res severa verum gaudium
“True joy is a serious thing. ”
(Seneca the younger, Epistulae morales, 23, 4).
This famous sentence is often misinterpreted, as the grammatical subject occupies the secondary position.
It does not say:
“Only a serious thing is real joy.”
Seneca is instructing the younger Lucilius about real joy and how to find it;
“ Hoc ante omnia fac, mi Lucili: disce gaudere. Existimas nunc me detrahere tibi multas voluptates, qui fortuita submoveo, qui spes, dulcissima oblectamenta, devitandas existimo? immo contra nolo tibi umquam deesse laetitiam. Volo illam tibi domi nasci: nascitur, si modo intra te ipsum fit. Ceterae hilaritates non implent pectus; frontem remittunt, leves sunt, nisi forte tu iudicas eum gaudere qui ridet: animus esse debet alacer et fidens et supra omnia erectus.
 Mihi crede, verum gaudium res severa est. An tu existimas quemquam soluto vultu et, ut isti delicati loquuntur, hilariculo mortem contemnere, paupertati domum aperire, voluptates tenere sub freno, meditari dolorum patientiam? Haec qui apud se versat, in magno gaudio est, sed parum blando. In huius gaudii possessione esse te volo: numquam deficiet, cum semel, unde petatur, in veneris.”
[L. Annaei Senecae
ad Lucilium Epistulae XXIII]
“Most of all, dear Lucilius, learn how to rejoice! Do you believe now, i would withdraw fom you all joy, once I forbid the whims of chance and want to see hope, the eversweet seduceress, avoided? On the contrary: was it after me, you never should miss joy! It is my whish that joy should blossom for you at your own home! She does so, once she dwells inside you. Serene emotions of other kind do not go to your heart. They just sooth the crests of sorrow on your forehead and are flighty companions, except you would call it joy when one is laughing: no, for this the spirit must be merry, trustfull and above all things.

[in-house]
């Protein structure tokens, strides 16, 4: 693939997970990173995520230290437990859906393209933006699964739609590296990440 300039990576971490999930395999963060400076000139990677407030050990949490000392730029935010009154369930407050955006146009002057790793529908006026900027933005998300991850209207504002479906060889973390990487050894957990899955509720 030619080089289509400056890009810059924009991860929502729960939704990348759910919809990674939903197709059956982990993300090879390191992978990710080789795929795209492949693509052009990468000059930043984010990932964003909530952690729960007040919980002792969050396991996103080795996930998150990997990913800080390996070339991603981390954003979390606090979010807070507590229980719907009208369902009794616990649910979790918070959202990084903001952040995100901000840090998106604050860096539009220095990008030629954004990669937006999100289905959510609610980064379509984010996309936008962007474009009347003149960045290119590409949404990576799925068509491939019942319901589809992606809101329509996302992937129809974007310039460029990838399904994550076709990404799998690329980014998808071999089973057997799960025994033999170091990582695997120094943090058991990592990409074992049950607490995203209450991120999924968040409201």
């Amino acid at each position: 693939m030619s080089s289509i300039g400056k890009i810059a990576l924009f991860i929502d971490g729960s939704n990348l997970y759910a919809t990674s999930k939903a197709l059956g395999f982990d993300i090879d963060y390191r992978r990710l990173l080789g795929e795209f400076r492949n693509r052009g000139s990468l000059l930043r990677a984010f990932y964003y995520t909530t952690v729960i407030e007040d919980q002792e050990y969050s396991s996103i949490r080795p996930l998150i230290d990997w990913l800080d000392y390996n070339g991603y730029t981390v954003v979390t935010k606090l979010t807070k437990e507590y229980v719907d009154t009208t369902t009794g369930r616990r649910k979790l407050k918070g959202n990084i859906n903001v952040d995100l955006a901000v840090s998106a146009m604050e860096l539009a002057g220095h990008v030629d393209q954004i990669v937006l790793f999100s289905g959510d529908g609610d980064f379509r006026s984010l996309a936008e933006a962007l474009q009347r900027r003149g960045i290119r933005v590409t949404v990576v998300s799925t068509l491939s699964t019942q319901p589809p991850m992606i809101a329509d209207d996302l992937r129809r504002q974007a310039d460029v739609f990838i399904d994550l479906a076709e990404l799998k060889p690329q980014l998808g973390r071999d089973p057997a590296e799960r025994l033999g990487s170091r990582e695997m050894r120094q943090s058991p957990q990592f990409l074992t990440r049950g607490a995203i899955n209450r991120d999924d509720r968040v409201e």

Believe me: True joy is a serious thing! Or do you believe a man could with compose – or, as our men of the world prefer saying: serene – countenance despise death, open his house to poverty, rein in his desires and think of enduring pain? He who is able to accomplish all these, is living in deep joy – although it might not seem alluring. In possession of such a joy I want to see you: and it shall never leave you, once you did discover the well, where it does come from.”